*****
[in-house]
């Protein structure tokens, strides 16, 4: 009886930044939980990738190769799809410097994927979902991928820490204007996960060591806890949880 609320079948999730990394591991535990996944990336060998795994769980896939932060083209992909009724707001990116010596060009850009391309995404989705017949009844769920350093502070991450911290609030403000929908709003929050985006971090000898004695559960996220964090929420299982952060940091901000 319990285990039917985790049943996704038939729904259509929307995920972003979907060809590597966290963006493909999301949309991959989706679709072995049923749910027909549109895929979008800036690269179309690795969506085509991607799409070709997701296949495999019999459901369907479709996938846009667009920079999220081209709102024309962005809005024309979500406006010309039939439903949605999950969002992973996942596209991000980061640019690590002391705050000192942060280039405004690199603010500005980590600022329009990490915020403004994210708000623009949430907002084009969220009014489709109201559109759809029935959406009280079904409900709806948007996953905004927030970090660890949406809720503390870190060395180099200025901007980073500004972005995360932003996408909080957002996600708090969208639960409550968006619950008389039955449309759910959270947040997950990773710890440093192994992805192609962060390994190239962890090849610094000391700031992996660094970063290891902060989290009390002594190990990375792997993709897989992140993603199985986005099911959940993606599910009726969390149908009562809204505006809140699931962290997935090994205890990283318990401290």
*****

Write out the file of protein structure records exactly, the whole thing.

[in-house]
């Protein structure tokens, strides 16, 4: 009886930044939980990738190769799809410097994927979902991928820490204007996960060591806890949880 609320079948999730990394591991535990996944990336060998795994769980896939932060083209992909009724707001990116010596060009850009391309995404989705017949009844769920350093502070991450911290609030403000929908709003929050985006971090000898004695559960996220964090929420299982952060940091901000 319990285990039917985790049943996704038939729904259509929307995920972003979907060809590597966290963006493909999301949309991959989706679709072995049923749910027909549109895929979008800036690269179309690795969506085509991607799409070709997701296949495999019999459901369907479709996938846009667009920079999220081209709102024309962005809005024309979500406006010309039939439903949605999950969002992973996942596209991000980061640019690590002391705050000192942060280039405004690199603010500005980590600022329009990490915020403004994210708000623009949430907002084009969220009014489709109201559109759809029935959406009280079904409900709806948007996953905004927030970090660890949406809720503390870190060395180099200025901007980073500004972005995360932003996408909080957002996600708090969208639960409550968006619950008389039955449309759910959270947040997950990773710890440093192994992805192609962060390994190239962890090849610094000391700031992996660094970063290891902060989290009390002594190990990375792997993709897989992140993603199985986005099911959940993606599910009726969390149908009562809204505006809140699931962290997935090994205890990283318990401290």